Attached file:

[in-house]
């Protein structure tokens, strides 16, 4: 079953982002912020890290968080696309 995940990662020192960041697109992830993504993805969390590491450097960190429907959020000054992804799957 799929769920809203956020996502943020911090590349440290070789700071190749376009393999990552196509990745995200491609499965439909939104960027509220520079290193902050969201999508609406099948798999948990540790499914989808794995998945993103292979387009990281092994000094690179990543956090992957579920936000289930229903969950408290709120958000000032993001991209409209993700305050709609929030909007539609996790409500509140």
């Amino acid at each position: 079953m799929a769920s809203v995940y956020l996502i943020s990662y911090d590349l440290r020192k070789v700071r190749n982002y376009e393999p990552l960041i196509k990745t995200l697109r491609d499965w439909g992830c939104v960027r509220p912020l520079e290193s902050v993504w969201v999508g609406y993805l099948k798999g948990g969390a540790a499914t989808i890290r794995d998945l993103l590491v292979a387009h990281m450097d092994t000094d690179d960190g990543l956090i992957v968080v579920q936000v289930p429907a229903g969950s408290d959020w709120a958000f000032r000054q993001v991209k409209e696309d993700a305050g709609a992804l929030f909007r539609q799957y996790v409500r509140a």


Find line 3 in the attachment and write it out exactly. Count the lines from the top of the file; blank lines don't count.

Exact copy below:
């Amino acid at each position: 079953m799929a769920s809203v995940y956020l996502i943020s990662y911090d590349l440290r020192k070789v700071r190749n982002y376009e393999p990552l960041i196509k990745t995200l697109r491609d499965w439909g992830c939104v960027r509220p912020l520079e290193s902050v993504w969201v999508g609406y993805l099948k798999g948990g969390a540790a499914t989808i890290r794995d998945l993103l590491v292979a387009h990281m450097d092994t000094d690179d960190g990543l956090i992957v968080v579920q936000v289930p429907a229903g969950s408290d959020w709120a958000f000032r000054q993001v991209k409209e696309d993700a305050g709609a992804l929030f909007r539609q799957y996790v409500r509140a």